Our NPM vision is flourishing Māori futures. What does that mean for you?

Flourishing Māori futures to me means an ability to pursue and achieve rangatiratanga. In this pursuit we can do a couple of things, 1) have the ability to navigate society in ways that we as Māori choose is appropriate for ourselves, and 2) have access to and draw upon a Māori sense of cultural and social self towards flourishing Māori selves.

Lastly, if you could be a manu Māori/NZ Native Bird which one would you choose and why?

I would have to go with the Kākā simply because they are native, mischievous, inquisitive and a tad noisy which reminds me of my whānau.

Ngā mihi e hoa, he Kākā ketekete!

Mohi (hands on knees) with his whānau at Te Māpou marae, Maungapōhatu in front of Tane-nui-ā-rangi

Te Tira Takimona | Our Partners
Te Tira Takimano (TTT) is NPM’s independent partner body, comprising representatives from each of our 21 research partner entities. TTT is an electoral college for the NPM board, but also provides a forum for critical engagement around issues of shared interest, and for reflection on how we can best work together to achieve collective impact and benefit for our communities and whānau. Our TTT partners are:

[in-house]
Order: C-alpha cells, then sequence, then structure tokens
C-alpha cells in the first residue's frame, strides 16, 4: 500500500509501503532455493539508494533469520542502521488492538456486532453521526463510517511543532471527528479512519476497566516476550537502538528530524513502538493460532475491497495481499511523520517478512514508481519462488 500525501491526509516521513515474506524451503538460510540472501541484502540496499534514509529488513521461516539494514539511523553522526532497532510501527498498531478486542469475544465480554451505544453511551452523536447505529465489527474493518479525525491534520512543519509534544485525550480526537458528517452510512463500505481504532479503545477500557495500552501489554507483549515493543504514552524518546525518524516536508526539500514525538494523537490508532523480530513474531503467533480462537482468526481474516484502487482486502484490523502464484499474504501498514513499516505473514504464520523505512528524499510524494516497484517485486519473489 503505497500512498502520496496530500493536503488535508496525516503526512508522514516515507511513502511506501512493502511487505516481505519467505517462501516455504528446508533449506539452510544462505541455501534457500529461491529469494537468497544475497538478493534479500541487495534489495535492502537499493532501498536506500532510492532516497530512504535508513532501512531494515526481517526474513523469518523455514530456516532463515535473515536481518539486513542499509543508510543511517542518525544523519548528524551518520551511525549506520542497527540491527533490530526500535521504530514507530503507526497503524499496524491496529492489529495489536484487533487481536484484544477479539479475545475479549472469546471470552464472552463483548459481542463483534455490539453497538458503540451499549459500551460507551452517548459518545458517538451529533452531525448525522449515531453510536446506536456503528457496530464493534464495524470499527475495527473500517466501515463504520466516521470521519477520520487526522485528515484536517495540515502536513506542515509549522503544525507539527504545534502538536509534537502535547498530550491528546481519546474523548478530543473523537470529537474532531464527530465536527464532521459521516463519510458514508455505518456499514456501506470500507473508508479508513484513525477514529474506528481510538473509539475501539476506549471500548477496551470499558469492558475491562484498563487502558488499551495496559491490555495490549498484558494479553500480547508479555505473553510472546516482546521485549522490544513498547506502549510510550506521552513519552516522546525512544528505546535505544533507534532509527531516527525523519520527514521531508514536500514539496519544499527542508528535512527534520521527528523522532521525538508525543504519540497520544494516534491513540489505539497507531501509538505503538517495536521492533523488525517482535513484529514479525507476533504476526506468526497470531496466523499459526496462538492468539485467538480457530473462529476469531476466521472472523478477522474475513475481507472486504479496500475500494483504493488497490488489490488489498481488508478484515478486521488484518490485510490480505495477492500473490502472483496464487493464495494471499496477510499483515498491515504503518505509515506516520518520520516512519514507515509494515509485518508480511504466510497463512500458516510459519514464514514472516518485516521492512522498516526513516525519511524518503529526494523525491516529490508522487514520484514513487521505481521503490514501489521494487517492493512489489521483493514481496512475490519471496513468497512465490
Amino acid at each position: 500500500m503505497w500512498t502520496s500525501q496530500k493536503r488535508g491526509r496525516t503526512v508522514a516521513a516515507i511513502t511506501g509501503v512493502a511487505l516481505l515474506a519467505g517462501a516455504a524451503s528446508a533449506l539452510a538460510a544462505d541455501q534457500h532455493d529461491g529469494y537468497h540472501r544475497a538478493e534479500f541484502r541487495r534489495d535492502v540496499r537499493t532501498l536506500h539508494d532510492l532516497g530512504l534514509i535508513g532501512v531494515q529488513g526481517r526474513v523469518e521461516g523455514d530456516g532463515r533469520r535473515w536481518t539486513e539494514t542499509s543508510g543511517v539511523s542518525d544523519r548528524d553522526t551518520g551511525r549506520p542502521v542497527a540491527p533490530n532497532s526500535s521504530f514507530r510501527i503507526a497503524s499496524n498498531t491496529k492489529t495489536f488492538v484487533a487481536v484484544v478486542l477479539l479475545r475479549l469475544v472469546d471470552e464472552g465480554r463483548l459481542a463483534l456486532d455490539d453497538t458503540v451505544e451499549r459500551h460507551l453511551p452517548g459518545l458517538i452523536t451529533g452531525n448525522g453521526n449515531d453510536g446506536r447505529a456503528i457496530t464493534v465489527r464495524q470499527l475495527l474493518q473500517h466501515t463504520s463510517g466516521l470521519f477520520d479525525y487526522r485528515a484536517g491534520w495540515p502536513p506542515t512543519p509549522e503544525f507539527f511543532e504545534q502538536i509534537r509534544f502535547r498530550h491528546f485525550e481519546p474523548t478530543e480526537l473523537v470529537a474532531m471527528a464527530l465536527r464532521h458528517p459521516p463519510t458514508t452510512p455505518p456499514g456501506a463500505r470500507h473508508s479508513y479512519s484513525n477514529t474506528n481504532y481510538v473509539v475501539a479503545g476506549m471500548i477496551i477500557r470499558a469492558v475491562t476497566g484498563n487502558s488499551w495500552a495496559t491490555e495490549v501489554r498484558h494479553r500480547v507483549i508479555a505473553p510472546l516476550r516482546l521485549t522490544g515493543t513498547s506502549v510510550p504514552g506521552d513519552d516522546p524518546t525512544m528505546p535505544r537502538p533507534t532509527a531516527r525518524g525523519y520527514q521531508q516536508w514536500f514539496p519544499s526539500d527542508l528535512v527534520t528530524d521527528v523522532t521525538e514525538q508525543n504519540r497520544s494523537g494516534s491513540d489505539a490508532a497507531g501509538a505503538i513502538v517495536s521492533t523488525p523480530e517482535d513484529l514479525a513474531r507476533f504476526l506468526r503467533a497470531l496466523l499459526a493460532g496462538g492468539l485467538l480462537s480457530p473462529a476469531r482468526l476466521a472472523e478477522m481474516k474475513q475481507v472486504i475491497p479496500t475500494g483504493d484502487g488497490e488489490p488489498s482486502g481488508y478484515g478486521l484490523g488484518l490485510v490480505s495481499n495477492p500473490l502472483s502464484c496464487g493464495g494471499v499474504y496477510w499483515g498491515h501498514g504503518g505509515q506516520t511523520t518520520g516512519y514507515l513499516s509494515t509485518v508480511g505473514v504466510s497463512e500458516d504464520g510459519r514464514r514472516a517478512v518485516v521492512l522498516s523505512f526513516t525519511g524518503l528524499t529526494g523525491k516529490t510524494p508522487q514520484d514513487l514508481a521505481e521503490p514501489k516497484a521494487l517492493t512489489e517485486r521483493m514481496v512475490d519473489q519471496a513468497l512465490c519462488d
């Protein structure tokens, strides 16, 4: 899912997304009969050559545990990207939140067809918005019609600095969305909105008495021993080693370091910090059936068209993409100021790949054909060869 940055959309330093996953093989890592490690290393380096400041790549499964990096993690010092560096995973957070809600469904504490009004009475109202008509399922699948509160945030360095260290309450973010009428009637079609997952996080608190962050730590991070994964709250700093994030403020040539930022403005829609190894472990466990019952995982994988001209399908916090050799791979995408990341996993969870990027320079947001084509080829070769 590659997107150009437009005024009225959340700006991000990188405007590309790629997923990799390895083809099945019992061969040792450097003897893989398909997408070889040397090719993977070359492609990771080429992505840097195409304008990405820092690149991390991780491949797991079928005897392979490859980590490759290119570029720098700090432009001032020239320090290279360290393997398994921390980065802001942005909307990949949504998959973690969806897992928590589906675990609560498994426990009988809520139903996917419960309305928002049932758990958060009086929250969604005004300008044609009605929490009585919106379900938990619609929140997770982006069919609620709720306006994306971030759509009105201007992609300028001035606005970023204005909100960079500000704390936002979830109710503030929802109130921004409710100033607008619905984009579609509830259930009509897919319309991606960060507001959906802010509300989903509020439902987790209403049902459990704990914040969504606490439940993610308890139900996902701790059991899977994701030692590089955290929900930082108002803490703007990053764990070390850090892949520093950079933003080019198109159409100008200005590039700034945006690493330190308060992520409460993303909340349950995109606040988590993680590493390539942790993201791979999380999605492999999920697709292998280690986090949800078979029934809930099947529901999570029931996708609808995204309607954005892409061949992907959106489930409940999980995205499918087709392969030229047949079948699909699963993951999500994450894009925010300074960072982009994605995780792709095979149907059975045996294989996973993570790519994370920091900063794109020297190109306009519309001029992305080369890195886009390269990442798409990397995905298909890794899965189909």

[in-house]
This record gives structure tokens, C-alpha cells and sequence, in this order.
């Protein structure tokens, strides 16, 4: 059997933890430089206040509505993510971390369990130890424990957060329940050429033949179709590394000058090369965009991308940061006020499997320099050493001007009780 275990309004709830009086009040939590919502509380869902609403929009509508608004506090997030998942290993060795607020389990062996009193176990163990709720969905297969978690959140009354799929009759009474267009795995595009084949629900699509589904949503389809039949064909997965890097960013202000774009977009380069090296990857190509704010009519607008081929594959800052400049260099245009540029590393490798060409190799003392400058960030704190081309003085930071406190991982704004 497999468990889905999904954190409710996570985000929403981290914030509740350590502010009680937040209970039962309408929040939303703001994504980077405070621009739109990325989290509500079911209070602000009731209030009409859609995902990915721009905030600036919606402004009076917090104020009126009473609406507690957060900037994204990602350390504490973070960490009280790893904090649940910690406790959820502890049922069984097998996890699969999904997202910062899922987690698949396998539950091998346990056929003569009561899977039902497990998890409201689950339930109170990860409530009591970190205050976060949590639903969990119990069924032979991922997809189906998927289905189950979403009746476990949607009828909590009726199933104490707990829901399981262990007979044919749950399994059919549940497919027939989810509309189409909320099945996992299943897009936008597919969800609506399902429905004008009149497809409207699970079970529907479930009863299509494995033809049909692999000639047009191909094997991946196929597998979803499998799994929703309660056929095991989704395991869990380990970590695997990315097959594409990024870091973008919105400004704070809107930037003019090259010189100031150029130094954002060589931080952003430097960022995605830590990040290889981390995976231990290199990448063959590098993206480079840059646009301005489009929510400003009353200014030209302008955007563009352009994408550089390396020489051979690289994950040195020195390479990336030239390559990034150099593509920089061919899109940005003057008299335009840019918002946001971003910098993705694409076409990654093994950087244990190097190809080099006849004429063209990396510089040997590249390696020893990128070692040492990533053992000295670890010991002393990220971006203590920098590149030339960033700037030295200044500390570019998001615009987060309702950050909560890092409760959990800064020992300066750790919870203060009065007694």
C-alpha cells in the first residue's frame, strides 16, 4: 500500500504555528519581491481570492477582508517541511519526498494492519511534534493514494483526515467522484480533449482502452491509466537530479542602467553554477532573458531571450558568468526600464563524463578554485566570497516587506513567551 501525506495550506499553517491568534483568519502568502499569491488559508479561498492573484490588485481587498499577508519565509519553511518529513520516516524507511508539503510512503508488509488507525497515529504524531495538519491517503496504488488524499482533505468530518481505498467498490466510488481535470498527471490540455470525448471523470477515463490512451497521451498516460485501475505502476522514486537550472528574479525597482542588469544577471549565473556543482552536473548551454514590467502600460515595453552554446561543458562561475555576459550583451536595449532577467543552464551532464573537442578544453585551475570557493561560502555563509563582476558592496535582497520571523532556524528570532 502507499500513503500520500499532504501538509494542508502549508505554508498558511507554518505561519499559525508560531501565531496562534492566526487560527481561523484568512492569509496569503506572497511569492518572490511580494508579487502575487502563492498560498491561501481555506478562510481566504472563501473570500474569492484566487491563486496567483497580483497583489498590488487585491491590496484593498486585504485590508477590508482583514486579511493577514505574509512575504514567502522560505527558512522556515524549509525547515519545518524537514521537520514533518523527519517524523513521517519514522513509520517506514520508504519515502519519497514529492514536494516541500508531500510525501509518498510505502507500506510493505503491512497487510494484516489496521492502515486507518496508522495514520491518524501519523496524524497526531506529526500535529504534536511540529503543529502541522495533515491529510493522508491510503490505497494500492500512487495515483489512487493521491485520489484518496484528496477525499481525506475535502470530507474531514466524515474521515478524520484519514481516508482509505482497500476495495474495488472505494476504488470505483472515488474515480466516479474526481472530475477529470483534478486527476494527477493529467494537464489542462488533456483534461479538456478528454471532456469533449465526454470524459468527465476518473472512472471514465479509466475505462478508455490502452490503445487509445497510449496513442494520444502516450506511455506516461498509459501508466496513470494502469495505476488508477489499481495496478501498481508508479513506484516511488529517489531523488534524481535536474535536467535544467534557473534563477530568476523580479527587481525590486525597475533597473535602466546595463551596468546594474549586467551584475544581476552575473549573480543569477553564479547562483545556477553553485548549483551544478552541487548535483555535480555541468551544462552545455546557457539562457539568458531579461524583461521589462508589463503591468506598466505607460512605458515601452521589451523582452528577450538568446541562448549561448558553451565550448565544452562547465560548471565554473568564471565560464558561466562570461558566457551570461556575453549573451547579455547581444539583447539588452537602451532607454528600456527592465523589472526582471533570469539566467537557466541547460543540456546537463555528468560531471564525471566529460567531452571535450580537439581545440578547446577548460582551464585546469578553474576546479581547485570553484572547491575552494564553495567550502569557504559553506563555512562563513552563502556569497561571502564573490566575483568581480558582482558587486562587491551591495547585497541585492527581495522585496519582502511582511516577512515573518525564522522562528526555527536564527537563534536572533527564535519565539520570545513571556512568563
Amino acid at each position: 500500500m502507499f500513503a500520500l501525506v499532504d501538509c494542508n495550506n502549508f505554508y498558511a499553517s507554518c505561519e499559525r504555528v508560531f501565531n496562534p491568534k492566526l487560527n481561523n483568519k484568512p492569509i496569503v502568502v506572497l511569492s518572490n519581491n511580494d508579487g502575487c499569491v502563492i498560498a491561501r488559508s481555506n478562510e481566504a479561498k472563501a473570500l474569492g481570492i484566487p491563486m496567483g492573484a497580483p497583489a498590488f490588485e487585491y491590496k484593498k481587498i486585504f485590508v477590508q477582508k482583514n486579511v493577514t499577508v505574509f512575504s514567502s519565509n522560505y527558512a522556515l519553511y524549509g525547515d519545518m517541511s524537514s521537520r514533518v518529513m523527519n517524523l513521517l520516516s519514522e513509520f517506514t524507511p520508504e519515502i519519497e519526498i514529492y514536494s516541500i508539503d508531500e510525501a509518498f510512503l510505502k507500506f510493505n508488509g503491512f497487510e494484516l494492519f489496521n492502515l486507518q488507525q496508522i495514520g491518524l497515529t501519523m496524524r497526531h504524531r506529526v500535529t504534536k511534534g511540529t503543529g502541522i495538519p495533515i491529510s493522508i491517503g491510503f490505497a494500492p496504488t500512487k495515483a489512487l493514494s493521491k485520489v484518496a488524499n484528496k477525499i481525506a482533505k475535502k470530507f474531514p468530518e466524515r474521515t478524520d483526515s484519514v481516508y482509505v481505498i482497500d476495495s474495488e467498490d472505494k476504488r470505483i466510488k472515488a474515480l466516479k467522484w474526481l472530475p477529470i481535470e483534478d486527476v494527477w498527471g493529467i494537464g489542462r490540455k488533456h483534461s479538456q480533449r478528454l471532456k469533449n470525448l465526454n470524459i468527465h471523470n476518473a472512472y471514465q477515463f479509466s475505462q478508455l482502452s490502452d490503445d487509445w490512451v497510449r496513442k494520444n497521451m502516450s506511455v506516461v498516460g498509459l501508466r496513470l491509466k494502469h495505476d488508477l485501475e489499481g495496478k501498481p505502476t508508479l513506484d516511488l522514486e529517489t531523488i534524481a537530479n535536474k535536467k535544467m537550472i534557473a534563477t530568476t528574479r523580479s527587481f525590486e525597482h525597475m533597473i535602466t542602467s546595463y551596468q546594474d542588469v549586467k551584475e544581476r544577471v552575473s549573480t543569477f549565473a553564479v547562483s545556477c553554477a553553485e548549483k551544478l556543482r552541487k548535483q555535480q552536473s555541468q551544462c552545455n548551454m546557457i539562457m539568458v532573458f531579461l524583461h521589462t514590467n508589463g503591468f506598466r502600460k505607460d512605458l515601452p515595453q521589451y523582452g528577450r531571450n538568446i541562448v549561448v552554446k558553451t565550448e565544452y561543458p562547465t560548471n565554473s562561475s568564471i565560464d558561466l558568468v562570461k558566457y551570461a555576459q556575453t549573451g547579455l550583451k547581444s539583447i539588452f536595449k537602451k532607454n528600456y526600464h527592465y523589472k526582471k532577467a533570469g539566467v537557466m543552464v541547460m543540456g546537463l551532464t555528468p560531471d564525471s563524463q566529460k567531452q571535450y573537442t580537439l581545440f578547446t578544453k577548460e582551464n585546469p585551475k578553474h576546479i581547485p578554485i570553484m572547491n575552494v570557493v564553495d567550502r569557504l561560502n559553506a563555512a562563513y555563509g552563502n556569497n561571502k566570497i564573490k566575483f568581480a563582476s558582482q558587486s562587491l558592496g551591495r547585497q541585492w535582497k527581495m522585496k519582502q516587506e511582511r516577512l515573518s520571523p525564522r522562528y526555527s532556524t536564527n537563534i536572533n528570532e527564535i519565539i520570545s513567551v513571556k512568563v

• AUT University
  • Auckland War Memorial Museum
  • Cawthron Institute
  • Eastern Institute of Technology
  • Eco Research Associates Ltd
  • Lincoln University
  • Manaaki Whenua Landcare Research
  • Massey University
  • Te Atawhai o Te Ao: Independent Māori Research Institute for Environment and Health
  • Te Papa Tongarewa
  • Te Tapuae o Rēhua
  • Te Whare Wānanga o Awanuiārangi
  • Te Wānanga o Aotearoa
  • The University of Auckland (Host) acting through Te Wānanga o Waipapa
  • The University of Canterbury
  • The University of Otago 
  • The University of Waikato
  • Unitec Institute of Technology
  • Victoria University of Wellington